Famous Last Words: Learning to Write
Marius told the class his policy was to read every draft a student submitted and comment on it—easy in the era of the typewriter, but a killer to fulfill when everybody had a computer.
The bell rang, class was dismissed and all the students beetled over to the library to look up what had been written about Memorial Hall so they could ace their first assignment.
Of course, this was long before the Internet and when the mother lode of all humankind’s knowledge was out there for the stealing.
Marius looked over his audience of alumni and broke into a mischievous grin. “Guess what,” he said. “There is nothing in the library about Memorial Hall. Nobody has ever written about it.”
To say the kids were flummoxed is an understatement. The range of emotions went from consternation to desperation. A line of dispirited students showed up at Marius’ office door. “What do you mean” they asked, “when you say you want a paper on the building? Tell me exactly what you want, and I will give it to you.”
“It’s up to you,” Marius told them. “Spend time in the building. Get to know it. What was the architect thinking? How does the building work? Does it fulfill its purpose? What was its purpose in the first place?”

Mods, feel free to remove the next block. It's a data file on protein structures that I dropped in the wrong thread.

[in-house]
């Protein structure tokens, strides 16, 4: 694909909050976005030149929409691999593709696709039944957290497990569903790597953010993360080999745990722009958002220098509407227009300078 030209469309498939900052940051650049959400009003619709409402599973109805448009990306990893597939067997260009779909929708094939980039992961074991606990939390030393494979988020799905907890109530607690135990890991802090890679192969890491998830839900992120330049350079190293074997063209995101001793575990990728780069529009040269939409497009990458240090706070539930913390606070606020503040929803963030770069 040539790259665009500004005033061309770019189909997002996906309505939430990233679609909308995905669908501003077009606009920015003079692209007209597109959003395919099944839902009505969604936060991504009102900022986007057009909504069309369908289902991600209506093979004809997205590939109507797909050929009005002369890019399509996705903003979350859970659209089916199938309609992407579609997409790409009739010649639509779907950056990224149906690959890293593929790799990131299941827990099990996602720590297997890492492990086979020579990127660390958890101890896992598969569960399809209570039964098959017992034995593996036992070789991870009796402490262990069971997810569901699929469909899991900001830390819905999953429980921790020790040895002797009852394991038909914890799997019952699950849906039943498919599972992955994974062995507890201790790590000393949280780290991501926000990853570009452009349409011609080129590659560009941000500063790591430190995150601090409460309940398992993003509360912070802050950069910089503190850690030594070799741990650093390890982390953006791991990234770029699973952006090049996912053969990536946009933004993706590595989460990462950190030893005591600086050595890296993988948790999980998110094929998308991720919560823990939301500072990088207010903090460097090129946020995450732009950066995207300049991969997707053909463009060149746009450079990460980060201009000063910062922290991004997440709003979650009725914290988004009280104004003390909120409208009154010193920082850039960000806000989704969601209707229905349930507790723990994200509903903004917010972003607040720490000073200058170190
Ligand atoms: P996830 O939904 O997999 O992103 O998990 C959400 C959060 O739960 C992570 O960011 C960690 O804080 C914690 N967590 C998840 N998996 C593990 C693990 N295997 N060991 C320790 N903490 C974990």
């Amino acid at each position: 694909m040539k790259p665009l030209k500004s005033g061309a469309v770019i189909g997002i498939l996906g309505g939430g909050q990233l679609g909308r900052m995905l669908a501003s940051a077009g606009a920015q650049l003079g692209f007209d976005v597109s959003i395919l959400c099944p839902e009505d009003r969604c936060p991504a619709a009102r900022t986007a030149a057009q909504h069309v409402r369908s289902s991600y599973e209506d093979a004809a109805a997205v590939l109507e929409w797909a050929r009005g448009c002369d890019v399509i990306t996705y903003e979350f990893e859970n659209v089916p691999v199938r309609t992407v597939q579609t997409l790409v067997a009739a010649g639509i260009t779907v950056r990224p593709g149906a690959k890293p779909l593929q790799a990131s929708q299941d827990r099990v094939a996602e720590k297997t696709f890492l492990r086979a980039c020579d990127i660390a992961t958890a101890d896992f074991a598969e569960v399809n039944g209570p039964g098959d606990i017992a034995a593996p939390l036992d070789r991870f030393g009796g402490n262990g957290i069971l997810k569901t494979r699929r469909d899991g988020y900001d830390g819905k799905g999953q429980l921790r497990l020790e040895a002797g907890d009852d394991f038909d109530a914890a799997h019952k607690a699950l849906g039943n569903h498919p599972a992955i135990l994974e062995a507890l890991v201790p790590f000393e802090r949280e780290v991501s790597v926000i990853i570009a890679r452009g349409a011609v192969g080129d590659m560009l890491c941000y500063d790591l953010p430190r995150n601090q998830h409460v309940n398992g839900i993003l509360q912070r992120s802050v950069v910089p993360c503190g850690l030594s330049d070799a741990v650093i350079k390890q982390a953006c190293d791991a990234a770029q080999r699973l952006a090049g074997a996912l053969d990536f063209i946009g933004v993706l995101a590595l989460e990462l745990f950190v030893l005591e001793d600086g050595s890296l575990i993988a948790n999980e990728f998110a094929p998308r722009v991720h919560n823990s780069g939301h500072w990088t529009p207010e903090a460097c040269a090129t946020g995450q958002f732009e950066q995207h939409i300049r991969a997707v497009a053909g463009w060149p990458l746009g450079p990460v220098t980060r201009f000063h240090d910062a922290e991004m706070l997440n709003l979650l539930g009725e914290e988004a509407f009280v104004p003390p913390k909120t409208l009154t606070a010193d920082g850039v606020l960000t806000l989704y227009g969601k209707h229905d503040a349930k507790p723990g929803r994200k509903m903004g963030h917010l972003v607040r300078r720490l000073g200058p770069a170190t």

Suddenly these bright, supremely confident 18-year-olds who had racked up 4.0 grades in high school were pushed to the wall—forced to do some conceptual, creative thinking and writing for the first time in their lives.
Marius and his students—with multiple drafts and much angst—put each other through sheer hell that first semester at Harvard. But those kids came out of that assignment knowing how to think—and write.
Alas, Richard Marius’ career was cut short; he died after a long bout with pancreatic cancer in 1998. He was 66. I felt very privileged to have heard him and regretted never having him for a teacher—or a boss.